Michael McCarthy: Airlines see emissions trading as a get-out clause

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The Independent Online

Britian's aviation policy is still cruising along cheerfully in the wrong direction, the new figures for proposed airport expansion make clear, but there's an awful crunch coming.

The vast growth in airport capacity, passenger numbers and runways currently planned under the 2003 Aviation White Paper cannot go ahead unchanged if Britain is to meet its targets for tackling global warming, targets that were given new emphasis by Tony Blair and Gordon Brown this week after the publication of the Stern Review on the Economics of Climate Change.

Consider: as flying continues its headlong boom, greenhouse gas emissions from aircraft are rising faster than those of any other sector in the economy. At present, aviation accounts for just under 6 per cent of UK emissions, but they are shooting up. According to British Airways' own projections, by 2050 they will range from 17 per cent of the total (under a scenario of low traffic growth and high fuel efficiency), to no less than 46 per cent of the total (under a scenario where growth was high and fuel efficiency low.)

But the picture can be expressed in an even more alarming way. According to the Tyndall Centre for Climate Change Research, if by mid-century Britain cuts its total carbon emissions by 60 per cent, as the Government wishes, but aviation does not scale back its own emissions, flying will then be taking up all the emissions that are available. That is, everything else - business, power generation, home heating - will have to go to zero, to allow flying to continue.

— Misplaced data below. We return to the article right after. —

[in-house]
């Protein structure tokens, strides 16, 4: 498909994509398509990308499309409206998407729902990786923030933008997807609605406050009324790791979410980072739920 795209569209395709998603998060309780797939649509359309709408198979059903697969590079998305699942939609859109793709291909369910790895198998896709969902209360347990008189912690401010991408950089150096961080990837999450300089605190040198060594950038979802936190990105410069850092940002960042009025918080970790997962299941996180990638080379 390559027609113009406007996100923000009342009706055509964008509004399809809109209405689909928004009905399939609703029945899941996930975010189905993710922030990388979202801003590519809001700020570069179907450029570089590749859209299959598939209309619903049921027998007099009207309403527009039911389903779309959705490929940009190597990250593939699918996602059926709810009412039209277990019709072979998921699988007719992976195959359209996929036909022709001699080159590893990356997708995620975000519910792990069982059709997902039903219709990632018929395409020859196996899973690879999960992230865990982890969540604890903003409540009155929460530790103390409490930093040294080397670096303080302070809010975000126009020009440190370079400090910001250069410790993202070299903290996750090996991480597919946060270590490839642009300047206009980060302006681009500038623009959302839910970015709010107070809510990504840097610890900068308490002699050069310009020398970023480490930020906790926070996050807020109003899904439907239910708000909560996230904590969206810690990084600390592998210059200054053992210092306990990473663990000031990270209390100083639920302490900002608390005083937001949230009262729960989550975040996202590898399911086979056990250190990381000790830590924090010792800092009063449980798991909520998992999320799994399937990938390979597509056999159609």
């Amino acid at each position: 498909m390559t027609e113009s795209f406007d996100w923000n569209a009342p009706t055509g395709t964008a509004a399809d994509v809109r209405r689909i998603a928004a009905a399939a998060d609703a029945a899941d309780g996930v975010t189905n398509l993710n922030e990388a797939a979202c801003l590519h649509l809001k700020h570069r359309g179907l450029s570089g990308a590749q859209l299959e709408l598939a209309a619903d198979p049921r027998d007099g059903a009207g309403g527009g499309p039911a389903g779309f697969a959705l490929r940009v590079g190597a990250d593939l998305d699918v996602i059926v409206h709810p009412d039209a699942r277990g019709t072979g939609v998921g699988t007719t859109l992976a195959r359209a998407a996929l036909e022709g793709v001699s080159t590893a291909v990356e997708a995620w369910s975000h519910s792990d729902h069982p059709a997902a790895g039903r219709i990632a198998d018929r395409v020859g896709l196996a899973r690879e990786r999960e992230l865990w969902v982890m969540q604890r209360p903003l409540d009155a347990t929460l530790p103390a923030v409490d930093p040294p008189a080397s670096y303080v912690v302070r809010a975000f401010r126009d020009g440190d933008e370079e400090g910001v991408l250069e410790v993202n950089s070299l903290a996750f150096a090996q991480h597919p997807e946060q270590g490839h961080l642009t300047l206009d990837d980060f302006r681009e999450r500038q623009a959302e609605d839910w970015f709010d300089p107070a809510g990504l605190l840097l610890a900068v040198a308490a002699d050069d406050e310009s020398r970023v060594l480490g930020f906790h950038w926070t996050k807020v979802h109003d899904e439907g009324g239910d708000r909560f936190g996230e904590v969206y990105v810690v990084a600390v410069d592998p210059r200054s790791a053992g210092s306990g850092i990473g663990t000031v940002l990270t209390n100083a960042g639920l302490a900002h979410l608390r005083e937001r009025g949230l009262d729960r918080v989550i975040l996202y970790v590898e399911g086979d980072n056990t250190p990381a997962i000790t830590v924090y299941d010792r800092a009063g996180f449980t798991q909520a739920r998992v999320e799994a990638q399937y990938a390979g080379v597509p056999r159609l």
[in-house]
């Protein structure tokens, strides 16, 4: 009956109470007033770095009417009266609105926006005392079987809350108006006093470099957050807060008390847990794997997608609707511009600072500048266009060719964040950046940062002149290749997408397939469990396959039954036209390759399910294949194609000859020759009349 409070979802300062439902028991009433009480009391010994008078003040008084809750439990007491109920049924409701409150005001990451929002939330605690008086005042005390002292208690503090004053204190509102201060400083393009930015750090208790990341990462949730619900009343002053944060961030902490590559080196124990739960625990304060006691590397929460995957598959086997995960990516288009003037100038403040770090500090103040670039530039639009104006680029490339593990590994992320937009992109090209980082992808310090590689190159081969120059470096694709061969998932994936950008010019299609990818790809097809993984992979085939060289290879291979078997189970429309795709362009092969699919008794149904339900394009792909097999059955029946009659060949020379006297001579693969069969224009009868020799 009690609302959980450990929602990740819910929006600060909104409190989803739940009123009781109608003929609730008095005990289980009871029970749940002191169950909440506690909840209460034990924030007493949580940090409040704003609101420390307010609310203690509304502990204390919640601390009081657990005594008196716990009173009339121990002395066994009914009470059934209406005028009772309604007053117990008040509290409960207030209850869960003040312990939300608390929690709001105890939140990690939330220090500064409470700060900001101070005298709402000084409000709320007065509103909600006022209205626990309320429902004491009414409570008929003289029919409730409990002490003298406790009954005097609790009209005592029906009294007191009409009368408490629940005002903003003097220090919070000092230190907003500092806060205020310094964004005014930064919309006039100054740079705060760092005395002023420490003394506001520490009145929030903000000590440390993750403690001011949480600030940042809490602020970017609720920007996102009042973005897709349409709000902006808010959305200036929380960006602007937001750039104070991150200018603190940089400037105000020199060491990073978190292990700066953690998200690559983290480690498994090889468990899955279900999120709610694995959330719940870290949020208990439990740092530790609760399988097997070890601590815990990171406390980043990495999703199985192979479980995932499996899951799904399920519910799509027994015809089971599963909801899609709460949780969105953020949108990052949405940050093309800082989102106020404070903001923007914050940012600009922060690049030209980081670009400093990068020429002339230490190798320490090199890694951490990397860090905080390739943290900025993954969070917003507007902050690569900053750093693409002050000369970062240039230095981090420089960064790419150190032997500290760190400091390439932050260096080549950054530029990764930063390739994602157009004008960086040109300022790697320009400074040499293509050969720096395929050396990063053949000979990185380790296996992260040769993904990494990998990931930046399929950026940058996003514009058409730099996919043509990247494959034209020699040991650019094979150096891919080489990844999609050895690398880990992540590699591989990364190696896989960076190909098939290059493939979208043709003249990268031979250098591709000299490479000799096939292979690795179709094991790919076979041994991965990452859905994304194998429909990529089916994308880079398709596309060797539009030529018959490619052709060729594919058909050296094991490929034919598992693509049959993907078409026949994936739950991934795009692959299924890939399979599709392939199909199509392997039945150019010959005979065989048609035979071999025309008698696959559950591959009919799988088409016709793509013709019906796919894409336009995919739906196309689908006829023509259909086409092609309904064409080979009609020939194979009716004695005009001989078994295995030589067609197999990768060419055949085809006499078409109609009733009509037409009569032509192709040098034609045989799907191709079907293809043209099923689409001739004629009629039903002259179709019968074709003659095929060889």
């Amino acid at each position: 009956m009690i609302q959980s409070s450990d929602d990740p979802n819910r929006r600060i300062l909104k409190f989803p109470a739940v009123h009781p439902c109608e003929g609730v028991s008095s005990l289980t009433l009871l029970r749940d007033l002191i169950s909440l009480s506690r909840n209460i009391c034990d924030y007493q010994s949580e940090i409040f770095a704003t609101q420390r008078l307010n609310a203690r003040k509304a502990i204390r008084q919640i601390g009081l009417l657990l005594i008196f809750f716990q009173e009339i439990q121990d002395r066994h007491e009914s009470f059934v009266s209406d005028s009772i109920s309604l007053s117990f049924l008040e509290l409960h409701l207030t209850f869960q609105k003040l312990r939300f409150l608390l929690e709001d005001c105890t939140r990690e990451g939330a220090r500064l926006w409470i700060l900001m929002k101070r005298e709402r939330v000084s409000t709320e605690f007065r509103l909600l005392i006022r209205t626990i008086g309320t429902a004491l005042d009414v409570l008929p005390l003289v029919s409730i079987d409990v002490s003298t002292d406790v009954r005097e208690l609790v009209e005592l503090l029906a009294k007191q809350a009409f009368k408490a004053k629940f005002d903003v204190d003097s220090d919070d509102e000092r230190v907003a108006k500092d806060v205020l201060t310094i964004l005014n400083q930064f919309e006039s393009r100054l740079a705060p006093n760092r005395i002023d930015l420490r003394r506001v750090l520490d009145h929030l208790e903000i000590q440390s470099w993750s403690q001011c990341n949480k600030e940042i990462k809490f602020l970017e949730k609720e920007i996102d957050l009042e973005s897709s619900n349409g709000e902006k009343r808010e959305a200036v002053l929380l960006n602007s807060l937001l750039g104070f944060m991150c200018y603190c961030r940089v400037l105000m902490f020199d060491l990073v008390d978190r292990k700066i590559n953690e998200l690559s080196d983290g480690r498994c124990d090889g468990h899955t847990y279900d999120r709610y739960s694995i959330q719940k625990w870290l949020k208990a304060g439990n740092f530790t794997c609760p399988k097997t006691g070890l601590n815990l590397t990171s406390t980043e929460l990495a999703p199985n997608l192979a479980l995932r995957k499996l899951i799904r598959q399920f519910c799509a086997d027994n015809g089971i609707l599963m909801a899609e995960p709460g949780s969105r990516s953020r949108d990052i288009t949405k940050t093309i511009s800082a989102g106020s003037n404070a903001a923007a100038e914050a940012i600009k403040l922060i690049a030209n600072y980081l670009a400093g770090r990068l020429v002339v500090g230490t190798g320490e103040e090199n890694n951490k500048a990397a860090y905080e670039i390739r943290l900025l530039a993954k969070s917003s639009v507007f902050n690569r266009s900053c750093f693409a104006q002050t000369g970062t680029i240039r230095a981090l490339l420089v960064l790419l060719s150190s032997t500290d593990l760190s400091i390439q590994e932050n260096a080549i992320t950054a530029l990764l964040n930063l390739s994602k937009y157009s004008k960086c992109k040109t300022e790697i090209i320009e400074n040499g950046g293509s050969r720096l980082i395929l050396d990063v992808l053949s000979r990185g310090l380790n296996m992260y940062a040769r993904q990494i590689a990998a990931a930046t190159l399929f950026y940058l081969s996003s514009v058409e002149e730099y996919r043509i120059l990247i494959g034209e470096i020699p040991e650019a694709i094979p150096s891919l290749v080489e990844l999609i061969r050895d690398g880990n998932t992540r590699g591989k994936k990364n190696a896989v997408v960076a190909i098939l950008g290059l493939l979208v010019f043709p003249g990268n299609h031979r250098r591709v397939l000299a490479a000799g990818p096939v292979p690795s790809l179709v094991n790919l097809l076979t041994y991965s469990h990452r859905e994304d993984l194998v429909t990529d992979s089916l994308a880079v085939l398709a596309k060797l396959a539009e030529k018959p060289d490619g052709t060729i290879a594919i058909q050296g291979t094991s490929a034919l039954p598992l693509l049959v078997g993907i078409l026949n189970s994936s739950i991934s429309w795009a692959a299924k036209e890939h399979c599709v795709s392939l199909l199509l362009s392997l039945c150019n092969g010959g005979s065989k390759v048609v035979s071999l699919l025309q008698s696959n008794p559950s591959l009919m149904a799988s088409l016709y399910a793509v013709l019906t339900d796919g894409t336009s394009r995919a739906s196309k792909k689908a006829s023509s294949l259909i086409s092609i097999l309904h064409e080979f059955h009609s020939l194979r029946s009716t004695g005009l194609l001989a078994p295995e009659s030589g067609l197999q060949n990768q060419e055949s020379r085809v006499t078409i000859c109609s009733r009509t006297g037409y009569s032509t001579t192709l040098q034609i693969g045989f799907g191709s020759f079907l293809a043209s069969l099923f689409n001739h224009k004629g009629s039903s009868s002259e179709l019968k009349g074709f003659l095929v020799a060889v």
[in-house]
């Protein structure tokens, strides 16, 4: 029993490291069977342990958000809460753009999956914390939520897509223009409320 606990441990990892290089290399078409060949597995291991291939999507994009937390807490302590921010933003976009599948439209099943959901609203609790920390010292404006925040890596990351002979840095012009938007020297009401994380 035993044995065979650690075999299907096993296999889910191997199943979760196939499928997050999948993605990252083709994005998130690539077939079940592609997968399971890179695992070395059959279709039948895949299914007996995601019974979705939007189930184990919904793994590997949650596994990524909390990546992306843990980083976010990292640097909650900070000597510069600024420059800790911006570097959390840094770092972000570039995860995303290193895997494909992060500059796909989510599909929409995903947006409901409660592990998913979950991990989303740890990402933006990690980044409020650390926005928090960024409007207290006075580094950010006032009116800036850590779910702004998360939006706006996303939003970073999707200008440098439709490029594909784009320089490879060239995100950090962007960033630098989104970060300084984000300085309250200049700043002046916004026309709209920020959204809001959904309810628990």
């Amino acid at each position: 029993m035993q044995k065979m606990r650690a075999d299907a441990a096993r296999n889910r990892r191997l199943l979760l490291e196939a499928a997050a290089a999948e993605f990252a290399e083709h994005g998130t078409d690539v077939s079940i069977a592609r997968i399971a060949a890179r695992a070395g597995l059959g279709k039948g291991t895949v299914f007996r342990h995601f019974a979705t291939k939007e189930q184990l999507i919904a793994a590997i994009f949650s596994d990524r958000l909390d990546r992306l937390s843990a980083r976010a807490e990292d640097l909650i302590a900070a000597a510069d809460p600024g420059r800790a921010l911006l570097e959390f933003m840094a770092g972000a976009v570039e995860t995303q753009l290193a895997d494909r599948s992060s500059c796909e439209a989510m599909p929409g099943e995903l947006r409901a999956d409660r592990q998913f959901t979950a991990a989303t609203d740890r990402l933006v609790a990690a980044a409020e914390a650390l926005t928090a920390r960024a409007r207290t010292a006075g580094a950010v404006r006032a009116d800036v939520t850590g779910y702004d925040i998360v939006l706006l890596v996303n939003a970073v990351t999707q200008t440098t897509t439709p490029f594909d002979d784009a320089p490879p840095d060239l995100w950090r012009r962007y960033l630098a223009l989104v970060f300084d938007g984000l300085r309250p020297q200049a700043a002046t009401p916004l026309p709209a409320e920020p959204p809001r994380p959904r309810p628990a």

Yet remarkably, the aviation industry does not envisage cutting back its rate of growth, climate change or no climate change. It sees its salvation in the European Union's Emissions Trading Scheme (ETS), where it thinks it will be able to buy permits to continue emitting, and simply pass on the cost to customers, while actual reductions in emissions are left to ground-based industries. Andrew Sentance, who was BA's chief economist and head of environmental affairs, admitted this in June.

The industry's enthusiasm for the ETS makes it look as if it is taking the environmental problem seriously, when in fact it has spotted a get-out clause. The only thing that will make a real difference is to scale back the rate of growth in flights. No one denies that this is an enormous problem politically, not least because if you put up prices to discourage flying, it is people on low incomes who will be disproportionately hit - a very hard thing for any Labour government to countenance. Yet there are potential ways forward, such as cutting back on the huge number of short-haul flights to destinations where there is already a good rail alternative.

The Government will have to do something, or its climate policy will be a nonsense. It is committed to reviewing the 2003 Aviation White Paper by the end of the year. Watch this space.

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